The Daily Stoic for February the 10th. “Anger is a bad fuel”.
“There is no more stupefying thing than anger, nothing more bent on its own strength. If successful, none more arrogant, if foiled, none more insane—since it’s not driven back by weariness even in defeat, when fortune removes its adversary it turns its teeth on itself.”
—SENECA, ON ANGER, 3.1.5
Today is one of those working Sundays. Most freelancers and entrepreneurs have them. Next week I will be traveling to Budapest to enjoy some rest time. Thus, I was in a hurry to finish some stuff today.
I had not been able to publish yesterday’s stoic precisely because of work, so I was working as fast as I could to be able to write something later.
All of a sudden, I had one of these situations when the computer started to mess up with me, the battery was about to drain, and I needed to get the power adapter as soon as possible.
In the haste to get up and pick up the adapter, I dropped my phone.
Immediately, I felt the rush of anger. I was about to start swearing. Then I stopped right there, and decided that getting angry was not going to take me anywhere. I took a deep breath, picked up the phone, connected the power adapter, and kept on working.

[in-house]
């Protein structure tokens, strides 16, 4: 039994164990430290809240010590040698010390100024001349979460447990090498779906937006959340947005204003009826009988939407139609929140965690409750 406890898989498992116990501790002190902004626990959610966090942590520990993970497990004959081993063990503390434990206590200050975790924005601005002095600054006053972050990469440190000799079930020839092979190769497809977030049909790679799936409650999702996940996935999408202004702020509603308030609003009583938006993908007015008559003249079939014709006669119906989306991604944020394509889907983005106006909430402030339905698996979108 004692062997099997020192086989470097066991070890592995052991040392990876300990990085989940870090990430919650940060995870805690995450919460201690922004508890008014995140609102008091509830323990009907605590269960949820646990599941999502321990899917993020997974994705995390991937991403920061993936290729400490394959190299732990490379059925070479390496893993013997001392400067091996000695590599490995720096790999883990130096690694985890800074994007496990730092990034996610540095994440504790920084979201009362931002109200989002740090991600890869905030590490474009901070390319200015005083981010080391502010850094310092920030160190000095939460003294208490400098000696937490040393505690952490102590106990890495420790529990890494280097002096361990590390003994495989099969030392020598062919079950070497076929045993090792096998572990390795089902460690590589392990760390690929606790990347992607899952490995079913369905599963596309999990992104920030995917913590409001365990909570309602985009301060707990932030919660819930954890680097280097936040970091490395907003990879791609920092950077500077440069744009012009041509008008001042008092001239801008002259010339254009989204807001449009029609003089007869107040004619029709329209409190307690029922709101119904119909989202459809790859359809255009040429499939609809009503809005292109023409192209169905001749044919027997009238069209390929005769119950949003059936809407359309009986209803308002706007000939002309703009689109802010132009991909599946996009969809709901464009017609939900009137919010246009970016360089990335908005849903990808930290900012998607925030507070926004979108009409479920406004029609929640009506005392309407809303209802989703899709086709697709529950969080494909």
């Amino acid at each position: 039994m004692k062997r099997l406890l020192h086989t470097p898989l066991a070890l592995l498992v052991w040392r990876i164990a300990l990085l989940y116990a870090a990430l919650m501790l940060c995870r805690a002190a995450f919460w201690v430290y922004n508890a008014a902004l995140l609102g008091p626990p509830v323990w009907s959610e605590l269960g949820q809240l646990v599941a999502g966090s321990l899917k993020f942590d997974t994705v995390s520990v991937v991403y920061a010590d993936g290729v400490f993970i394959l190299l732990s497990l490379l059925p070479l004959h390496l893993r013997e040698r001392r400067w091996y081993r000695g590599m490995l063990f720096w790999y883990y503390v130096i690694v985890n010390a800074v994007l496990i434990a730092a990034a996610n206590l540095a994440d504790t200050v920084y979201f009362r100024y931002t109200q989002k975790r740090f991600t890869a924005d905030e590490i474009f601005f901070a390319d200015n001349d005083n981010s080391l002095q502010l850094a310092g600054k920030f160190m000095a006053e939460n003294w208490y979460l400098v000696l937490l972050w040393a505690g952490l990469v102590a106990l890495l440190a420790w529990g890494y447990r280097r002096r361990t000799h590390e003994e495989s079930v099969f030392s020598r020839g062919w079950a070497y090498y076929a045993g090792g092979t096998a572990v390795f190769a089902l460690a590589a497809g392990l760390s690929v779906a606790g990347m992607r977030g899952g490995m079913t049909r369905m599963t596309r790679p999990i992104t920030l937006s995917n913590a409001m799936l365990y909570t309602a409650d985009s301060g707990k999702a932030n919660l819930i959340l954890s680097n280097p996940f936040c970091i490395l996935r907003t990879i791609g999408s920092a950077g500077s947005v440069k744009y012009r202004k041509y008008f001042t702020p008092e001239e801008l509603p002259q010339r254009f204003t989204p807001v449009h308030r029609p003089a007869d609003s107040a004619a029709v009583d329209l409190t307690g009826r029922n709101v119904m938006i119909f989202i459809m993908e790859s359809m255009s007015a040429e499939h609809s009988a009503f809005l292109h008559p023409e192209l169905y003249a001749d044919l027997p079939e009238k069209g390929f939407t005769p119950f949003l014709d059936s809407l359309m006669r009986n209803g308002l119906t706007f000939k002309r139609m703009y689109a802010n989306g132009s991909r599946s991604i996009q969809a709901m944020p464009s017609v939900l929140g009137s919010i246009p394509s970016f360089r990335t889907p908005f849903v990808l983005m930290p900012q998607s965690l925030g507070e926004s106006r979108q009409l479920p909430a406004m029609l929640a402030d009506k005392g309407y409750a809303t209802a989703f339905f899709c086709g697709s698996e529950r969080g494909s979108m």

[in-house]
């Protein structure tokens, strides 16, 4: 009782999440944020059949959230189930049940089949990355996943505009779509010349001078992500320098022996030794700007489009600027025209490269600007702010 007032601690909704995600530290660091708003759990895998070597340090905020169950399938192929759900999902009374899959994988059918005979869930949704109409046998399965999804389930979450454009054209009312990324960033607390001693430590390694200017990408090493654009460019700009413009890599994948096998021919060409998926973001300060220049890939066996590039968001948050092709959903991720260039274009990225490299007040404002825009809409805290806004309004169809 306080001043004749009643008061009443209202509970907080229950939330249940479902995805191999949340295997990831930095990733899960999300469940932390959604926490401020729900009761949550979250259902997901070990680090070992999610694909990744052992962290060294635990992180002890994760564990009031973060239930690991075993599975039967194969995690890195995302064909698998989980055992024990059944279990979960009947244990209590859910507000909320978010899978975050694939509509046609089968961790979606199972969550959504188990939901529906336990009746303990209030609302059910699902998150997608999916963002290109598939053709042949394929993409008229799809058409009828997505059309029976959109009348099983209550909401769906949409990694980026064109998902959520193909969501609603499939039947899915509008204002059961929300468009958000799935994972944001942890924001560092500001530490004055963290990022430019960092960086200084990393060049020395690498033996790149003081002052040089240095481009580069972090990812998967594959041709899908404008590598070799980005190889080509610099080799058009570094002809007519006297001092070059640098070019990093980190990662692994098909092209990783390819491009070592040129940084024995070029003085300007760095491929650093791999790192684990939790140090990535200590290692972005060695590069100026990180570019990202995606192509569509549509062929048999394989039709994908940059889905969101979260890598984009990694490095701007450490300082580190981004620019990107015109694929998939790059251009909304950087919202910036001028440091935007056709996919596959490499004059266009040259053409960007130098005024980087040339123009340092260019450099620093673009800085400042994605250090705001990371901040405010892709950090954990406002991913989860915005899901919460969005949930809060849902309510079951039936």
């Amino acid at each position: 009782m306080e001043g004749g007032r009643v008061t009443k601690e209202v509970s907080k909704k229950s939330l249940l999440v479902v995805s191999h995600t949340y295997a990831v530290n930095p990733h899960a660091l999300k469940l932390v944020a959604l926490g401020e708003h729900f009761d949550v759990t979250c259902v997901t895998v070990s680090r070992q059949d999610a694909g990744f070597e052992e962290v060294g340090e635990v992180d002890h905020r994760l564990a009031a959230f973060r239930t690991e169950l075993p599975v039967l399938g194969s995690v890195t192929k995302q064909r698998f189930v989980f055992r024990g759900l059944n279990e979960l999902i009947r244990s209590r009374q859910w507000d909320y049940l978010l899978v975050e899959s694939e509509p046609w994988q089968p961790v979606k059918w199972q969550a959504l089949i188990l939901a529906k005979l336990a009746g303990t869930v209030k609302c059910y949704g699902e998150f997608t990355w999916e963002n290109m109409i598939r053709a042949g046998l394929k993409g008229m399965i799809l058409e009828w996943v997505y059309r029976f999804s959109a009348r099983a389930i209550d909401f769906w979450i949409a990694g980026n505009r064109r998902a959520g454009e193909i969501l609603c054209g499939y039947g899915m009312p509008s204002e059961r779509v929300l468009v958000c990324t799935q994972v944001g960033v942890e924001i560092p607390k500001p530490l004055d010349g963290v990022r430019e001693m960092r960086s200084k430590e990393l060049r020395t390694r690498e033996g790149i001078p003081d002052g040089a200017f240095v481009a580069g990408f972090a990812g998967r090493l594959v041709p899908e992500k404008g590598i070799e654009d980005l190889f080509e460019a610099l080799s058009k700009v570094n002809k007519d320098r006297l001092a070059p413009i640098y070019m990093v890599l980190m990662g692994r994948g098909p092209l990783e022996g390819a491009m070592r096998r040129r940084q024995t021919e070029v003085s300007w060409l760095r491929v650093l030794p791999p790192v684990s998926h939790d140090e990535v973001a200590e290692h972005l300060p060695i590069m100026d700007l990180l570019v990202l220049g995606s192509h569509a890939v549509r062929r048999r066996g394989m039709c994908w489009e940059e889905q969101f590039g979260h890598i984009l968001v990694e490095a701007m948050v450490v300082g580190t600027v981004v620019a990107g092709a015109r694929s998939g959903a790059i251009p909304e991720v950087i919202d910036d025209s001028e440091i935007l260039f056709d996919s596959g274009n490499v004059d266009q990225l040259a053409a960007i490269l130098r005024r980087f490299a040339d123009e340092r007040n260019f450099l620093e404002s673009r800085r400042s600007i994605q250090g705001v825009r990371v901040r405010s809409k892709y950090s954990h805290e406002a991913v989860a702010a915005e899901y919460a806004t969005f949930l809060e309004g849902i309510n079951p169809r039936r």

Anger Is A Bad Fuel
That’s been one of the very first times of my life when I’ve acted in a consciously stoic way. And I’m glad I did. The situation won’t have improved a bit by yelling at the iPhone on the ground while the battery of my MacBook was dying, making me lose all my work.
Some people affirm that anger can propel change or good actions. I doubt it. Anger as a first impulse can make you react to an unfair situation, but it will also lead you to hate, as soon as you aim that anger towards something else.
“Hate is too great a burden to bear”
— Martin Luther King Jr, 1967.
So yes, we need to fight inequality, and stand up against injustice. But not from the point of view of anger or hate. And for our small daily missteps, it’s definitely better to stay away from it.
Today’s Daily Stoic, “Anger is a bad fuel”, discusses how anger, even though commonly mentioned as a powerful motivational force, it’s actually destructive.
In my mind, there’s always a better way to react to things that with anger. You can very easily focus that anger in something or someone else, and turn it into hate.